Vogue patterns have had an “Easy” section for years and it is supposed to encourage/
fool the public into thinking that they are getting a high end couture pattern with perfect matching lines and complete instructions…Guess Again!
A very wise woman told me years ago that “Easy” means less pieces (although not always) and designer shortcuts like not checking pattern pieces actually can be sewn to each other. Maybe if I was in a hurry to crank out a dress to wear to a holiday dinner it would not bother me that nothing lined up front or back. Or if I was a beginner sewer and didn’t know that one form of good design requires that vertical lines match up to draw the eye up and down to make the sewer look thinner.
Enter Vogue Easy Options 8413 view D.
Now before you all go rush off to Pattern Review and check out all the blissfully happy sewers who have made this dress in one version or the other for the past 3 years my complaint is not ease of construction but results of construction.
I cut the size 16 and added at the side seams and also did a sway back adjustment of 1.5 inches center back winding itself around to nothing at center front. Other than those corrections I went with what was in the envelope except I did not cut the huge neckline facings. The following pictures show what was really bugging me:
Maybe this would not bother folks but when the back princess line on the bodice cannot match the skirt dart I think it is just plain LAZY! If I had cut a size 8 or 10, nothing would have even come close! I narrowed the back skirt dart a little so it was easier to scoot the lines closer together. Click on the thumbnails for a closer look.
If you are not in the habit of previewing your pattern tissue to discover really crappy design…now is the time! Who wants to find this out later after you have cut into really pricey wool like this project for a client. Below are photos of the finished back with lines matching…(how slimming and attractive) but imagine them off by an inch or so. BTW on the back of the pattern envelope the drawing has everything lining up…wouldn’t you know that! An artist’s dream! The white stitching is just the lining basted for the moment.
Here are the pattern pieces with corrections which allowed me to make the back fit so well: See how the actual excess is cut and overlapped from 1.5 to 1 inch at the side seam. Yes it is weird looking but if you don’t do this the bodice hangs below the waist and then causes the skirt to droop and buckle on the hips. Since I had made a dress for this client before, I suspected this would be needed again. OK, so what happens to the front pieces?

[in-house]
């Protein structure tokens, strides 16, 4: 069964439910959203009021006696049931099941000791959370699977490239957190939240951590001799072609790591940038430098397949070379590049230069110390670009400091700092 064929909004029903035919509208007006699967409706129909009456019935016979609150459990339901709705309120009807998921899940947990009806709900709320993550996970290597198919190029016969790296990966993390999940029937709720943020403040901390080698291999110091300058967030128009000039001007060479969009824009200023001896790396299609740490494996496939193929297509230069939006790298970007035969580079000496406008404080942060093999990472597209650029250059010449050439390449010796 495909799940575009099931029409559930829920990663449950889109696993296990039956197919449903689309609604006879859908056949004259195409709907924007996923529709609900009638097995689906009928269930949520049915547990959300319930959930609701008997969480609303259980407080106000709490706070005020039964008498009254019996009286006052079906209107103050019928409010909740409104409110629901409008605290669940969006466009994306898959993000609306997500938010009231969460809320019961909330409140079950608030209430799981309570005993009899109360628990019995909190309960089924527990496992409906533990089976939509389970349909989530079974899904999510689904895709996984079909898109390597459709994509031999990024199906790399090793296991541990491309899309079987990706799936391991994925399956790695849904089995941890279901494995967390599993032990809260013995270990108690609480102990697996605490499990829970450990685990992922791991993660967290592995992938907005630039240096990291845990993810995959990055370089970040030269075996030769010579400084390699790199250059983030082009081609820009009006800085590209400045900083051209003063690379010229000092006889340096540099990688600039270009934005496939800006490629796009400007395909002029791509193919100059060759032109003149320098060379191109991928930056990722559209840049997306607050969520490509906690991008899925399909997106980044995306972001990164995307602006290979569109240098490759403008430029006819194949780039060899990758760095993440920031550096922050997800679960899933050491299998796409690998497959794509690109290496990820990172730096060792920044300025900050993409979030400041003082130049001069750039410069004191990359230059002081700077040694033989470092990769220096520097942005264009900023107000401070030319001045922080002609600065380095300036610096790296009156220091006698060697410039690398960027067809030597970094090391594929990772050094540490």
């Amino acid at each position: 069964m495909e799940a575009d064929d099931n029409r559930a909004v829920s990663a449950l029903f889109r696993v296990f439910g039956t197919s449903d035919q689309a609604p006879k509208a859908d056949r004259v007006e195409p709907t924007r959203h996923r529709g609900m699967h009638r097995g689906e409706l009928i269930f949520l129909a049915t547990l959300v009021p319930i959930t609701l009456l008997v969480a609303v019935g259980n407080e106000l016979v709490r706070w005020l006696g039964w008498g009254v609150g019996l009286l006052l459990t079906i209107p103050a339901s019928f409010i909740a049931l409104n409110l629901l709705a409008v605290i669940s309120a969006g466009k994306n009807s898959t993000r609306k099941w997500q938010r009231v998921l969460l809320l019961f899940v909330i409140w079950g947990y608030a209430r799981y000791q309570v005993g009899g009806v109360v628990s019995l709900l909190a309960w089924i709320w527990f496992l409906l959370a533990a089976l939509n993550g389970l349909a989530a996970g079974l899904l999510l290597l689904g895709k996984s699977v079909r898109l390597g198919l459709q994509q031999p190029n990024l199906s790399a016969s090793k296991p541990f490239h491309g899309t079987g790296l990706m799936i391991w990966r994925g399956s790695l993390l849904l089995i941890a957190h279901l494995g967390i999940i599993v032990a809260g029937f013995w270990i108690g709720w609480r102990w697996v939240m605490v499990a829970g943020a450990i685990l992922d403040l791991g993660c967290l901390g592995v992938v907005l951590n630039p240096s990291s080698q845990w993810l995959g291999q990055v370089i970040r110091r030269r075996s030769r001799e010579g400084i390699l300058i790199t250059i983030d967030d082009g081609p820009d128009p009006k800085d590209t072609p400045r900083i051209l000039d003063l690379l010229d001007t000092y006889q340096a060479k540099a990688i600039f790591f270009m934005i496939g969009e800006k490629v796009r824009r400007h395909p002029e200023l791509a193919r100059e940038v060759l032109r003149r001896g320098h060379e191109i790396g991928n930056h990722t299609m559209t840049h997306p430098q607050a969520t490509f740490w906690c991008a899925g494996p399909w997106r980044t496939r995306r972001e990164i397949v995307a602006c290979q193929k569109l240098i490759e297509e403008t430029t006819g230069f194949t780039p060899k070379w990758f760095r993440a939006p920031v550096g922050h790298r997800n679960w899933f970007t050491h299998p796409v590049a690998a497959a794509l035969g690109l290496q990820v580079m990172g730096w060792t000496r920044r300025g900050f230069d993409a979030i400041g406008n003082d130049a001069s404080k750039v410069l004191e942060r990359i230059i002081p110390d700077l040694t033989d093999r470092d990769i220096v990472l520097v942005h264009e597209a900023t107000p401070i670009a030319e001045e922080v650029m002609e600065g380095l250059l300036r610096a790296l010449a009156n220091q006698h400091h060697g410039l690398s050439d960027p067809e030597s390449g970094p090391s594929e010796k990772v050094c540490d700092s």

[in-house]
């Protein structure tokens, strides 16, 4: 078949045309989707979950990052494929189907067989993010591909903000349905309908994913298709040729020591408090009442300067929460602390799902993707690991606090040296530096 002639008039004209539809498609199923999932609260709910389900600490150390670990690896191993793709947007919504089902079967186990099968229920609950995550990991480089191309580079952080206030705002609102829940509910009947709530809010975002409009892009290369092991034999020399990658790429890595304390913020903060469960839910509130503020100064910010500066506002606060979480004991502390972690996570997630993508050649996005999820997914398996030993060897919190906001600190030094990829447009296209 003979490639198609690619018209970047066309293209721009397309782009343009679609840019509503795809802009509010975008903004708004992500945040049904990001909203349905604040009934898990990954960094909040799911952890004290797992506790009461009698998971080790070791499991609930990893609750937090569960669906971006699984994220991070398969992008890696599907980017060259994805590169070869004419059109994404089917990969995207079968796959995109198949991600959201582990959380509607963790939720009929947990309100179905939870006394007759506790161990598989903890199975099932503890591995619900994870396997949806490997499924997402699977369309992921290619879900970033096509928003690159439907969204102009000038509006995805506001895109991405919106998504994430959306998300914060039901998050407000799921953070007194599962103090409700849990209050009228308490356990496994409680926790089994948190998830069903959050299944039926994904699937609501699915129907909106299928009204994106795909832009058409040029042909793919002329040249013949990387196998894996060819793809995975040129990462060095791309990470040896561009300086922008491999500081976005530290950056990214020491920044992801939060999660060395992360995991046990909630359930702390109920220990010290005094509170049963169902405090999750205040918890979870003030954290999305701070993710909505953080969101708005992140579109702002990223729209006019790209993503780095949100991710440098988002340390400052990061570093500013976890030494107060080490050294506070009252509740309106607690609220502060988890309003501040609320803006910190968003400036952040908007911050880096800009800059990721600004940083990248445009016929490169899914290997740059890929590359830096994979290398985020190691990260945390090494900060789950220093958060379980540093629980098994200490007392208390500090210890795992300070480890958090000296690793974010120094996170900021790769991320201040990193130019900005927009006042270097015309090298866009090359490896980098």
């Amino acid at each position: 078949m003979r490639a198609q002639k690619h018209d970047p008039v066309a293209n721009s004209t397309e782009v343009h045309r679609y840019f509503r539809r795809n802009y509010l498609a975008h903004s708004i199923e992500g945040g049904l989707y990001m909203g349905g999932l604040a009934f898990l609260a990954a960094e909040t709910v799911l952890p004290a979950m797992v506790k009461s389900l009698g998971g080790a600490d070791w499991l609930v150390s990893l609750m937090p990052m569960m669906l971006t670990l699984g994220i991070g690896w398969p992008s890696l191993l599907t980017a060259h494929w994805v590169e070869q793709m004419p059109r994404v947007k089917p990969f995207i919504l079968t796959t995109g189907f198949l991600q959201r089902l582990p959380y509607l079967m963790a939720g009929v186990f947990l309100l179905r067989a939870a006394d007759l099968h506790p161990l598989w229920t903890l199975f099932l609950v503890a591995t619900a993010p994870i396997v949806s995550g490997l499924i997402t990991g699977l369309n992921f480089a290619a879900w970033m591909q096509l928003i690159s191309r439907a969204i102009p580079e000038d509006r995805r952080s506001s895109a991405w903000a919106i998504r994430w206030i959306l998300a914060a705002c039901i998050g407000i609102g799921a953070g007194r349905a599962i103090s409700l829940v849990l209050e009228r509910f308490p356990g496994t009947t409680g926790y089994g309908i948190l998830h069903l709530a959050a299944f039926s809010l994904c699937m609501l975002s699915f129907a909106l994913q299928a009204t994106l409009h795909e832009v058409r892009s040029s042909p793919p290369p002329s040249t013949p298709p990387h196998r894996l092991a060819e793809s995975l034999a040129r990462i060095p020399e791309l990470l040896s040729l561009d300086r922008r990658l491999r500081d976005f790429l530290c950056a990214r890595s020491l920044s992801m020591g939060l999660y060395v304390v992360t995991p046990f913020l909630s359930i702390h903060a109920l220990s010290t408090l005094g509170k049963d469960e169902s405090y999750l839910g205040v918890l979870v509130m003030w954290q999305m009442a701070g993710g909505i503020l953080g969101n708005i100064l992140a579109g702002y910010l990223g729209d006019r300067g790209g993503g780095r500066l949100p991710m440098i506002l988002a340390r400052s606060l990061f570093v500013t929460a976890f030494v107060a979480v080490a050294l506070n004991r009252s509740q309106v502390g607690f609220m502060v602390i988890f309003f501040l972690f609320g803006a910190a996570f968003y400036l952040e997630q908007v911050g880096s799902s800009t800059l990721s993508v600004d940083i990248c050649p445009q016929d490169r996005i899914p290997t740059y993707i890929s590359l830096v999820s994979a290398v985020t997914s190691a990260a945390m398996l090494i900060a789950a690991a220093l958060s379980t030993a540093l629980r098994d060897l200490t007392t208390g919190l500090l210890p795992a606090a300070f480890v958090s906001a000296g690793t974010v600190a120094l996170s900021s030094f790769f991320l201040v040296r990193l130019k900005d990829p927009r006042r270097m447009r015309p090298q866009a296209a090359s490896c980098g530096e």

The excess is reduced down to less than 1/8 inch at center front since she has a full bust and needs the original measurement. Next I measure the front bodice against the front skirt. This puppy came with unflattering center meeting pleats on the tummy and where the princess lines SHOULD have met for that continuous vertical line. The client had tried on the dress and asked if the center-most pleats could be flipped inward to be more flattering. Why would a pattern company put those bulky fluffy poking out pleats over a tummy? Did someone run out of ideas?
So after re-drawing the pleat arrows I pinned the seams to see what the result would be…you know what is coming….
Let’s try to think of a more unflattering and fattening design…other than gathers…your eye is drawn to those lumps on the waist…and your eye stops at the front princess lines going nowhere. Maybe the designer thought “What the heck, they don’t meet in the back, why should they meet in the front?”
There is no lining in the envelope so is this their idea of a nice finish? If one chooses to line the dress why would you want one more layer of fabric there?
The final touch for me is the collar….it is big, it is floppy, it is bias and on the back of the envelope it just lies flat thus distorting the front of itself and just looking sad. As a child of the 60’s, I remember Jackie-O style dress with high collars had hooks and thread eyes to hold center back together and give the back some lift…how simple, so that is what I offered to the client…let’s escape that homemade look shall we?
The final photo shows the cotton lining (not my first choice, wish it had been rayon Ambiance) that extends from neckline to hem and sleeves. Now all that’s left is for the client to come for her final fitting for hemming and possible tweaking and pressing.
If you are thinking about making this little honey soon, read the reviews, measure youself, measure the pattern pieces, check the finished measurements on the pattern front piece and decide if you need more ease somewhere.
If it ends up being a “wadder” and thrown in the trash…you have been warned…ha ha.